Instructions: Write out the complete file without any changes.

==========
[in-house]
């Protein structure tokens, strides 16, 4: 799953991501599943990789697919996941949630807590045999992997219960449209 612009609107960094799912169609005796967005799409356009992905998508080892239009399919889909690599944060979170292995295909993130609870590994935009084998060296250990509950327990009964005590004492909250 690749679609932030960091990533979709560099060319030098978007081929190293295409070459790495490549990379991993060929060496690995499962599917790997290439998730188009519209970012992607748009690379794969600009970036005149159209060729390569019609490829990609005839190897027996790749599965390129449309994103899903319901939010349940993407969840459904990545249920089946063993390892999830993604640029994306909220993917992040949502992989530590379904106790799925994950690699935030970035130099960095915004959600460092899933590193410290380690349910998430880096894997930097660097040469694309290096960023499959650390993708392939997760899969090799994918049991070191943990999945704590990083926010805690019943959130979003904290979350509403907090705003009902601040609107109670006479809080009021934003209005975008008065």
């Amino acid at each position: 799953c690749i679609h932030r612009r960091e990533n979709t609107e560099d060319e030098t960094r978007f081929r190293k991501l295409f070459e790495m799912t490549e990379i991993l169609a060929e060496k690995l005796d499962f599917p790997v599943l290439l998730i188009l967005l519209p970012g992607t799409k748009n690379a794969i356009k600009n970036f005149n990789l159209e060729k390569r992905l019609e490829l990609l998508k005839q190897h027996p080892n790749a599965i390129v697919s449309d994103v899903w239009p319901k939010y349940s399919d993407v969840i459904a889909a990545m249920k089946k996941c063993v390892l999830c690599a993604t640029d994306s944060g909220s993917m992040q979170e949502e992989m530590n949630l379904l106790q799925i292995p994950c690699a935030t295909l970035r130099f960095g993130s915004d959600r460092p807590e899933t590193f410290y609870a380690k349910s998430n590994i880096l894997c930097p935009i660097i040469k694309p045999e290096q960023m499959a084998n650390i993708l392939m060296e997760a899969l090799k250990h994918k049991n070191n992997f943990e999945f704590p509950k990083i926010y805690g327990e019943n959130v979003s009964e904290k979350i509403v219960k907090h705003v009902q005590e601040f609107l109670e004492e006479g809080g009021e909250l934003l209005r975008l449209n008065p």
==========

[in-house]
């Protein structure tokens, strides 16, 4: 799953991501599943990789697919996941949630807590045999992997219960449209 612009609107960094799912169609005796967005799409356009992905998508080892239009399919889909690599944060979170292995295909993130609870590994935009084998060296250990509950327990009964005590004492909250 690749679609932030960091990533979709560099060319030098978007081929190293295409070459790495490549990379991993060929060496690995499962599917790997290439998730188009519209970012992607748009690379794969600009970036005149159209060729390569019609490829990609005839190897027996790749599965390129449309994103899903319901939010349940993407969840459904990545249920089946063993390892999830993604640029994306909220993917992040949502992989530590379904106790799925994950690699935030970035130099960095915004959600460092899933590193410290380690349910998430880096894997930097660097040469694309290096960023499959650390993708392939997760899969090799994918049991070191943990999945704590990083926010805690019943959130979003904290979350509403907090705003009902601040609107109670006479809080009021934003209005975008008065």
């Amino acid at each position: 799953c690749i679609h932030r612009r960091e990533n979709t609107e560099d060319e030098t960094r978007f081929r190293k991501l295409f070459e790495m799912t490549e990379i991993l169609a060929e060496k690995l005796d499962f599917p790997v599943l290439l998730i188009l967005l519209p970012g992607t799409k748009n690379a794969i356009k600009n970036f005149n990789l159209e060729k390569r992905l019609e490829l990609l998508k005839q190897h027996p080892n790749a599965i390129v697919s449309d994103v899903w239009p319901k939010y349940s399919d993407v969840i459904a889909a990545m249920k089946k996941c063993v390892l999830c690599a993604t640029d994306s944060g909220s993917m992040q979170e949502e992989m530590n949630l379904l106790q799925i292995p994950c690699a935030t295909l970035r130099f960095g993130s915004d959600r460092p807590e899933t590193f410290y609870a380690k349910s998430n590994i880096l894997c930097p935009i660097i040469k694309p045999e290096q960023m499959a084998n650390i993708l392939m060296e997760a899969l090799k250990h994918k049991n070191n992997f943990e999945f704590p509950k990083i926010y805690g327990e019943n959130v979003s009964e904290k979350i509403v219960k907090h705003v009902q005590e601040f609107l109670e004492e006479g809080g009021e909250l934003l209005r975008l449209n008065p």